6. The Problem of Growth: The last problem is of growth. Every economy strives to increase its production for increasing standards of living of its people. Economic growth of a country depends upon the fact as to what extent; it can increase its resources. This problem is not confined to developing economies alone. It is also faced by developed economies which strive for increasing their resources in order to increase the material comforts of their technically advanced societies.

4. (a) Explain the percentage or proportional method of measuring price elasticity of demand. The price of per kilogram mango is Rs. 20 and demand for it is 40 kilograms. Now price of mango falls to Rs. 16 per kilogram and demand for mango increases to 44 kilograms. Find out price elasticity of demand using percentage or proportional method. 5+6=11
Or
(b) What is price elasticity of demand? Explain the importance of price elasticity of demand. 4+7=11
Ans: Introduction: Demand is desire backed by willingness to pay and ability to pay i.e. a wish to have a commodity does not become demand. A person wishing to have a commodity should be willing to pay for it and should have ability to pay for it. Thus a desire becomes demand if it is backed by willingness to pay and ability to pay. Demand is meaningless unless it is stated with reference to a price.
Decisions regarding what to produce, how to produce and for whom to produce are taken on the basis of price signals coming from the market. The law of demand explains inverse relationship between price and quantity demanded. When price falls quantity demanded of that commodity will increase. The deficiency of law of demand is removed by the concept of elasticity of demand.
MEANING  AND  DEFINITION  OF   ELASTICITY  OF  DEMAND
The term elasticity was developed by Alfred Marshall, and is used to measure the relationship between price and quantity demanded. The law states that the price of a commodity falls, the quantity demanded of that commodity will increase, i.e. it explains only the direction of change in demand and not the extent of change. This deficiency is removed by the concept of elasticity of demand.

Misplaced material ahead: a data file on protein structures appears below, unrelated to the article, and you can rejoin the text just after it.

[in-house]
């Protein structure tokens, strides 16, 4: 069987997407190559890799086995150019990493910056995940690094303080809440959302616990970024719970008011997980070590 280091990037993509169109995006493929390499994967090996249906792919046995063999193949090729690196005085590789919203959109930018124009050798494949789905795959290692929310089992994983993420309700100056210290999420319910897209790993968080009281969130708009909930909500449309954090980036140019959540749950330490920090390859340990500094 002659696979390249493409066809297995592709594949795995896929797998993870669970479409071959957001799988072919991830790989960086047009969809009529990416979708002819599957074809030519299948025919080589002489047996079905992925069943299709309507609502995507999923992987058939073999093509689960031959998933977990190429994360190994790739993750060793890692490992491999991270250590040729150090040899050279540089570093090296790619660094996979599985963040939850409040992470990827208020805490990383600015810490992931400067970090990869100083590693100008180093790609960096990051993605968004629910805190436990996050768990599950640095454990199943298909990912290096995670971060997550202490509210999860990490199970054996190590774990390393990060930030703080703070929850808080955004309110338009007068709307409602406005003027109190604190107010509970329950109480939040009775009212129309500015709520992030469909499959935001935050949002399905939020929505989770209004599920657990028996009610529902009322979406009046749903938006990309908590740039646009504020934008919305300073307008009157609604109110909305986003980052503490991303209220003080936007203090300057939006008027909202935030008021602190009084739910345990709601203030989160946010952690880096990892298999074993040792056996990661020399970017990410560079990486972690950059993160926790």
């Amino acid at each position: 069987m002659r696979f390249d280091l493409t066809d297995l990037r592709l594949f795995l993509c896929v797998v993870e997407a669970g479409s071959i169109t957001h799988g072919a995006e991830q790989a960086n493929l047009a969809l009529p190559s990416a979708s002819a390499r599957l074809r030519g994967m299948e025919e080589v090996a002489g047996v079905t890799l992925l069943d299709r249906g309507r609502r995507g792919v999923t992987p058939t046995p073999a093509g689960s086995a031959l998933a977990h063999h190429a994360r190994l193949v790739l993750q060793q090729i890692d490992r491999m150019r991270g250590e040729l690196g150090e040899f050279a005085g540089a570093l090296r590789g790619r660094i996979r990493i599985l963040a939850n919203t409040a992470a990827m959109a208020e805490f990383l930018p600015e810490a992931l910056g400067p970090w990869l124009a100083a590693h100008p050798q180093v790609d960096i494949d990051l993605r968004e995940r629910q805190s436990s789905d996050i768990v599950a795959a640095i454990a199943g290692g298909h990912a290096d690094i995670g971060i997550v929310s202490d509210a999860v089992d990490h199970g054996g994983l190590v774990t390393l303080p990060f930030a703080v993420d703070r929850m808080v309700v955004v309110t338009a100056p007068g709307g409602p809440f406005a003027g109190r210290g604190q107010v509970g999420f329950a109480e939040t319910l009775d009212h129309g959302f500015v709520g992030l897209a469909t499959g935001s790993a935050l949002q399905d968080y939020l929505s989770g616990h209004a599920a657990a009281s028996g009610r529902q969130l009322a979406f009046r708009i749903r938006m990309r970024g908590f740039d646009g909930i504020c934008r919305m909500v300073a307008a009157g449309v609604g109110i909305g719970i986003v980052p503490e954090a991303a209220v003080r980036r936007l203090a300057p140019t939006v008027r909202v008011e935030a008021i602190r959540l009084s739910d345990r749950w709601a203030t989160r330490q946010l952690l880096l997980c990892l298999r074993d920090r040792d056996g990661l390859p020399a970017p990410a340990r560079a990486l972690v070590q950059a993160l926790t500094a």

Elasticity means responsiveness. Elasticity of demand refers to the responsiveness of quantity demanded of a commodity to change in its price.
According to E.K. Estham, “Elasticity of demand is a measure of the responsiveness of quantity demanded to a change in price”.
According to Muyers “Elasticity of demand is a measure of the relative change in the amount purchased in response to any change in price or a given demand curve”.
According to A.K. Cairncross “The elasticity of demand for a commodity it is the rate at which quantity bought changes as the price changes.”
Importance of Elasticity of Demand
1. Determination of price policy: While fixing the price of this product, a businessman has to consider the elasticity of demand for the product. He should consider whether a lowering of price will stimulate demand for his product, and if so to what extent and whether his profits will also increase a result thereof.
2. Price discrimination: Price discrimination refers to the act of selling the technically same products at different prices to different section of consumers or in different in sub-markets. The policy of price-discrimination is profitable to the monopolist when elasticity of demand for his product is different in different sub-markets. Those consumers whose demand is inelastic can be charged a higher price than those with more elastic demand.
3. Shifting of tax burden: To what extent a producer can shift the burden of indirect tax to the buyers by increasing price of his product depends upon the degree of elasticity of demand. If the demand is inelastic the larger part of the indirect tax can be shifted upon buyers by increasing price. On the other hand if the demand is elastic than the burden of tax will be more on the producer.
4. Taxation and subsidy policy: The government can impose higher taxes and collect more revenue if the demand for the commodity on which a tax is to be levied is inelastic. On the other hand, in ease of a commodity with elastic demand high tax rates may fail to bring in the required revenue for the government. Govt., should provide subsidy on those goods whose demand is elastic and in the production of the commodity the law of increasing returns operates.
5. Importance in international trade: The concept of elasticity of demand is of crucial importance in many aspects of international trade. The success of the policy of devaluation to correct the adverse balance of payment depends upon the elasticity of demand for exports and imports of the country.
6. Importance in the determination of factors prices: Factor with an inelastic demand can always command a higher price as compared to a factor with relatively elastic demand. This helps the trade unions in knowing that where they can easily get the wage rate increased. Bargaining capacity of trade unions depend upon elasticity of demand for workers services.